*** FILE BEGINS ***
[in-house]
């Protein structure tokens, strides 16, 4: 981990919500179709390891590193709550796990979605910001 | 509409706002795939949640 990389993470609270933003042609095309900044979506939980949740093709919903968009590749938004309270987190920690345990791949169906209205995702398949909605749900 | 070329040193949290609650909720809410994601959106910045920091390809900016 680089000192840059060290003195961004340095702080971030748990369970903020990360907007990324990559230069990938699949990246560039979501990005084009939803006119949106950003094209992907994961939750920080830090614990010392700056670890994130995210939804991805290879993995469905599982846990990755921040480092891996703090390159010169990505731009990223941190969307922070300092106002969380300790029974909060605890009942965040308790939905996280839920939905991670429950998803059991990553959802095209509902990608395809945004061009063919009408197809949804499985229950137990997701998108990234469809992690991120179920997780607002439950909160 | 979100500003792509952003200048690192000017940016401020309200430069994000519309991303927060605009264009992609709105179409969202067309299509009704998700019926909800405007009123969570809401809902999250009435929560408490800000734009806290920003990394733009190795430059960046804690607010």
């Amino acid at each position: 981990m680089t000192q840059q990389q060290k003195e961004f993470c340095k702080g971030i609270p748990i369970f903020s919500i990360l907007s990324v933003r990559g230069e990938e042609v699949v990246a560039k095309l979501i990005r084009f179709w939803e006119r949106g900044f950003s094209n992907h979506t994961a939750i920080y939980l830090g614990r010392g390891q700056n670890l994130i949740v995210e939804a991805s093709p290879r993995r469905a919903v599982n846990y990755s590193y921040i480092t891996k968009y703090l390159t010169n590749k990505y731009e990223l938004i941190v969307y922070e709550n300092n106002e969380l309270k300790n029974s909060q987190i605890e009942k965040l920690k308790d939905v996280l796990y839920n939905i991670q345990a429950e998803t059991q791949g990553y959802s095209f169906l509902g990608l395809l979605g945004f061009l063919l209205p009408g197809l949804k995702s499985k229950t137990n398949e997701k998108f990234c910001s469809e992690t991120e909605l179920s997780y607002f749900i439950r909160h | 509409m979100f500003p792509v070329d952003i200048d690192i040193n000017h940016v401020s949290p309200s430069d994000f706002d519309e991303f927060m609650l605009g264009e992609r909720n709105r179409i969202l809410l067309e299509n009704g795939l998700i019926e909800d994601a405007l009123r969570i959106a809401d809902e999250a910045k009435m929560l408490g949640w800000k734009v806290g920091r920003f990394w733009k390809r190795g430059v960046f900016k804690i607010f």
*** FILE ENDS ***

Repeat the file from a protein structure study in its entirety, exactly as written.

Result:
[in-house]
């Protein structure tokens, strides 16, 4: 981990919500179709390891590193709550796990979605910001 | 509409706002795939949640 990389993470609270933003042609095309900044979506939980949740093709919903968009590749938004309270987190920690345990791949169906209205995702398949909605749900 | 070329040193949290609650909720809410994601959106910045920091390809900016 680089000192840059060290003195961004340095702080971030748990369970903020990360907007990324990559230069990938699949990246560039979501990005084009939803006119949106950003094209992907994961939750920080830090614990010392700056670890994130995210939804991805290879993995469905599982846990990755921040480092891996703090390159010169990505731009990223941190969307922070300092106002969380300790029974909060605890009942965040308790939905996280839920939905991670429950998803059991990553959802095209509902990608395809945004061009063919009408197809949804499985229950137990997701998108990234469809992690991120179920997780607002439950909160 | 979100500003792509952003200048690192000017940016401020309200430069994000519309991303927060605009264009992609709105179409969202067309299509009704998700019926909800405007009123969570809401809902999250009435929560408490800000734009806290920003990394733009190795430059960046804690607010």
């Amino acid at each position: 981990m680089t000192q840059q990389q060290k003195e961004f993470c340095k702080g971030i609270p748990i369970f903020s919500i990360l907007s990324v933003r990559g230069e990938e042609v699949v990246a560039k095309l979501i990005r084009f179709w939803e006119r949106g900044f950003s094209n992907h979506t994961a939750i920080y939980l830090g614990r010392g390891q700056n670890l994130i949740v995210e939804a991805s093709p290879r993995r469905a919903v599982n846990y990755s590193y921040i480092t891996k968009y703090l390159t010169n590749k990505y731009e990223l938004i941190v969307y922070e709550n300092n106002e969380l309270k300790n029974s909060q987190i605890e009942k965040l920690k308790d939905v996280l796990y839920n939905i991670q345990a429950e998803t059991q791949g990553y959802s095209f169906l509902g990608l395809l979605g945004f061009l063919l209205p009408g197809l949804k995702s499985k229950t137990n398949e997701k998108f990234c910001s469809e992690t991120e909605l179920s997780y607002f749900i439950r909160h | 509409m979100f500003p792509v070329d952003i200048d690192i040193n000017h940016v401020s949290p309200s430069d994000f706002d519309e991303f927060m609650l605009g264009e992609r909720n709105r179409i969202l809410l067309e299509n009704g795939l998700i019926e909800d994601a405007l009123r969570i959106a809401d809902e999250a910045k009435m929560l408490g949640w800000k734009v806290g920091r920003f990394w733009k390809r190795g430059v960046f900016k804690i607010f």